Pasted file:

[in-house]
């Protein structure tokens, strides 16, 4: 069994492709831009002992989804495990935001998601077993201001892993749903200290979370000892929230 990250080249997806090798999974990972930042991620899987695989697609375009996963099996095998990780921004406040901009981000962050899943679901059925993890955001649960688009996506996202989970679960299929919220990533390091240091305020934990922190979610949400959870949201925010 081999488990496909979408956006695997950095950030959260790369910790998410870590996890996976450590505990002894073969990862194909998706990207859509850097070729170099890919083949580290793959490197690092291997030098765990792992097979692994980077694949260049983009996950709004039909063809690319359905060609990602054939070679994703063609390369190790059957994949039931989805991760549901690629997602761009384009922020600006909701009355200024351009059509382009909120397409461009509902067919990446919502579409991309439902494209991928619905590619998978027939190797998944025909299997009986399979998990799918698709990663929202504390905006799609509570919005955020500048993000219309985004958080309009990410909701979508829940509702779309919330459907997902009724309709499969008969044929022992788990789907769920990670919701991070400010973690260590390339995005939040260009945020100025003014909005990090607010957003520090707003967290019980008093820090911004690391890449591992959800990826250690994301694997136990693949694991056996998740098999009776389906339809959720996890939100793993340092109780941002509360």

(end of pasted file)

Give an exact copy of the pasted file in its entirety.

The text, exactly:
[in-house]
């Protein structure tokens, strides 16, 4: 069994492709831009002992989804495990935001998601077993201001892993749903200290979370000892929230 990250080249997806090798999974990972930042991620899987695989697609375009996963099996095998990780921004406040901009981000962050899943679901059925993890955001649960688009996506996202989970679960299929919220990533390091240091305020934990922190979610949400959870949201925010 081999488990496909979408956006695997950095950030959260790369910790998410870590996890996976450590505990002894073969990862194909998706990207859509850097070729170099890919083949580290793959490197690092291997030098765990792992097979692994980077694949260049983009996950709004039909063809690319359905060609990602054939070679994703063609390369190790059957994949039931989805991760549901690629997602761009384009922020600006909701009355200024351009059509382009909120397409461009509902067919990446919502579409991309439902494209991928619905590619998978027939190797998944025909299997009986399979998990799918698709990663929202504390905006799609509570919005955020500048993000219309985004958080309009990410909701979508829940509702779309919330459907997902009724309709499969008969044929022992788990789907769920990670919701991070400010973690260590390339995005939040260009945020100025003014909005990090607010957003520090707003967290019980008093820090911004690391890449591992959800990826250690994301694997136990693949694991056996998740098999009776389906339809959720996890939100793993340092109780941002509360």